We therefore embarked on the project with great fear that we had got it totally wrong and our training would not be of any benefit for these people. But we started by meeting all the training delegates individually, as we do with all our training delegates. We know from the research in Psychology that unemployment brings with it many psychological problems such as social exclusion, risk taking behaviours such as excessive alcohol and drug taking, depression and stress, but nothing can quite prepare you for the reality of how unemployment really affects people, and especially men.

The people we interviewed on that day showed amazing humility but each and every one of them showed signs of total helplessness at their situation; disgusted with themselves for being there but unable to see a way of getting out. How it feels to be unemployed was summed up by a bright hooded young man who said “I just feel wounded”.  Wounded is a powerful word, and he meant it to be powerful, such is the devastation caused by being unemployed.  Every corner he turns there is someone to criticise him, to judge him, to tell him he is useless, to tell him to ‘just try harder’ – yet the true reality is that not one of these people wanted to be where they were, why would they? Not one of them wanted to be on benefits, it is certainly anything but an easy life. But for most of them, their resolve had been battered, their motivation sapped, their self worth drained, and they could see no way out. Most harmfully of all, they didn’t think they deserved to get out. The barriers were truly psychological and helplessness was at the top of the list.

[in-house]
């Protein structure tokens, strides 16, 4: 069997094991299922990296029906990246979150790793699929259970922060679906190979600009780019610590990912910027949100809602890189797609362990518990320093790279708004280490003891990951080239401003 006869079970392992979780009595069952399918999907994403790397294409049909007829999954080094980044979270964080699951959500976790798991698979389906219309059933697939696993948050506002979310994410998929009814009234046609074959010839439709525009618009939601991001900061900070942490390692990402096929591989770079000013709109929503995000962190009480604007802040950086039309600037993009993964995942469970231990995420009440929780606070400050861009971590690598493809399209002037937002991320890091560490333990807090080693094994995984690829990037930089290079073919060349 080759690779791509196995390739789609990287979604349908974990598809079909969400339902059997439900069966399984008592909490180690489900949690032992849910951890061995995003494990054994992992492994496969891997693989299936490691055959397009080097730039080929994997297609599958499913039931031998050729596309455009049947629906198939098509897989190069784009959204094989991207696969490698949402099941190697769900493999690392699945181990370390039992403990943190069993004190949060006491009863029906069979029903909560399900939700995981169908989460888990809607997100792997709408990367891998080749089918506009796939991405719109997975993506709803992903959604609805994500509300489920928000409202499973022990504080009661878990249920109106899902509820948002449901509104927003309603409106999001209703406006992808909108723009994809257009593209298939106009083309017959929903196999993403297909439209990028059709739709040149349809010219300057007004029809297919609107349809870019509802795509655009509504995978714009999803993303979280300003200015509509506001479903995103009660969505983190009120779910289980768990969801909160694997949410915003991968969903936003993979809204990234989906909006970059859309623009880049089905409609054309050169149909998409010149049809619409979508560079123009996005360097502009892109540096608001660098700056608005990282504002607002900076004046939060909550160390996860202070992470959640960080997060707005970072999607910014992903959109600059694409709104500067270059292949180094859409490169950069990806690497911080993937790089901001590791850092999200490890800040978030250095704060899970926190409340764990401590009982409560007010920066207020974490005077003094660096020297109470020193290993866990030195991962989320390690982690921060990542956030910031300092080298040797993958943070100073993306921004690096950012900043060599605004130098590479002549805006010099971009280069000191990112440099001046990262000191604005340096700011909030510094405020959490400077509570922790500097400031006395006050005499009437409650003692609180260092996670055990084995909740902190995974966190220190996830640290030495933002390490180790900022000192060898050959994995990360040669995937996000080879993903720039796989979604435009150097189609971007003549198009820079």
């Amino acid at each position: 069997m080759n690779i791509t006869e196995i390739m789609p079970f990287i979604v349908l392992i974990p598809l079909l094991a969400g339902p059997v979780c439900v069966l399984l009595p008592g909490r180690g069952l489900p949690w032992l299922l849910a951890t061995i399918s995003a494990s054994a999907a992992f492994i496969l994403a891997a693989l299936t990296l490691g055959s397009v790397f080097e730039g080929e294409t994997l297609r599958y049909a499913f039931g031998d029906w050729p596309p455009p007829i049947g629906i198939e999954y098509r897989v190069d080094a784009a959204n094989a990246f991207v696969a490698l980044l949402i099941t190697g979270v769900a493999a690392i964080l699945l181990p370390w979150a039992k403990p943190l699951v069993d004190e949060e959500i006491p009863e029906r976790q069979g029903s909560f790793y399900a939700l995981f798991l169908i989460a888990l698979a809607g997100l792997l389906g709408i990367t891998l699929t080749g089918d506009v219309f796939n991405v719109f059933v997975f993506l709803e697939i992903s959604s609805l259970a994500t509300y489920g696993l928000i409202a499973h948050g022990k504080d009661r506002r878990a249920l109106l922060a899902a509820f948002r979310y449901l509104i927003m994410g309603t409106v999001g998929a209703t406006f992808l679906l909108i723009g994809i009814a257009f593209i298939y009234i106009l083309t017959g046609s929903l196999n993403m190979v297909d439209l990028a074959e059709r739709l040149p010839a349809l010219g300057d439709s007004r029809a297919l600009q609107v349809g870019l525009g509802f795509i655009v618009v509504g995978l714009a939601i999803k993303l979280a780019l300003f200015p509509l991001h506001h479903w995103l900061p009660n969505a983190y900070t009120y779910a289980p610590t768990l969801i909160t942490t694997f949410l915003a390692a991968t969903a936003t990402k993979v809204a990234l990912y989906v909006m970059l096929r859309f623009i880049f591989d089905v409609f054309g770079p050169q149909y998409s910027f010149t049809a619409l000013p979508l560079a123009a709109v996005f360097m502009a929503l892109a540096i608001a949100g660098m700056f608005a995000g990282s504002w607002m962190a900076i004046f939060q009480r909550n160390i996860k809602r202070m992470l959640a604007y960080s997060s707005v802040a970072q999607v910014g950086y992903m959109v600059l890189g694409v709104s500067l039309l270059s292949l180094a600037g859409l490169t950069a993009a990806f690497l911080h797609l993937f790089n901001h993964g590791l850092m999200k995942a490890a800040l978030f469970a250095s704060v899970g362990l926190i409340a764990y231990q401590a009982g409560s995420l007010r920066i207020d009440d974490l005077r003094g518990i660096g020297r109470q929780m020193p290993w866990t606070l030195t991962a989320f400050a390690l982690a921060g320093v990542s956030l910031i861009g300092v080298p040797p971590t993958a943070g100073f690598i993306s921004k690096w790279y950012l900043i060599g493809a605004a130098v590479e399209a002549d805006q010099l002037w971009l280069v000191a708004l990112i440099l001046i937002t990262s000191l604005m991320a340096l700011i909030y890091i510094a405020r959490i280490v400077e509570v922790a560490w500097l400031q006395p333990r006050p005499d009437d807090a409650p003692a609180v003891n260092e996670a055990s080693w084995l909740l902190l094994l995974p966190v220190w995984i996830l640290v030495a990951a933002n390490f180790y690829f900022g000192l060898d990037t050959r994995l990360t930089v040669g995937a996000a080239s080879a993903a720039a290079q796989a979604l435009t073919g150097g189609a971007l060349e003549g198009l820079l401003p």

Our philosophy has always been that you attract more flies with honey than with vinegar, and our training proved a powerful illustration of this aphorism: treat people with respect and understanding, treat people how you would be wished to treated yourself and together you will achieve great things. So by not simply succumbing to the stereotype and the prejudice, we scratched beneath the surface, we delivered our training, we had great fun and we all achieved much more than we ever expected.

Is this really what we want our salespeople to look like?

Last year I completed some research exploring the role of Psychopathy on sales performance. After sampling 190 sales people and their sales results, the outcome was that those who displayed two of the factors of Psychopathy were the more successful sales people.

The two factors of Psychopathy showing a positive correlation with sales performance were Machiavellian Egocentricity and Fearlessness. They turned out to be pretty good predictors of sales performance. Someone who is Machiavellian attempts to achieve their goals by cunning, scheming, and unscrupulous methods. Someone who displays fearlessness has a shortage of fear in social situations, and often impulsivity of behaviour. I think we can all recognise these traits as being something a stereotypical sales person might display.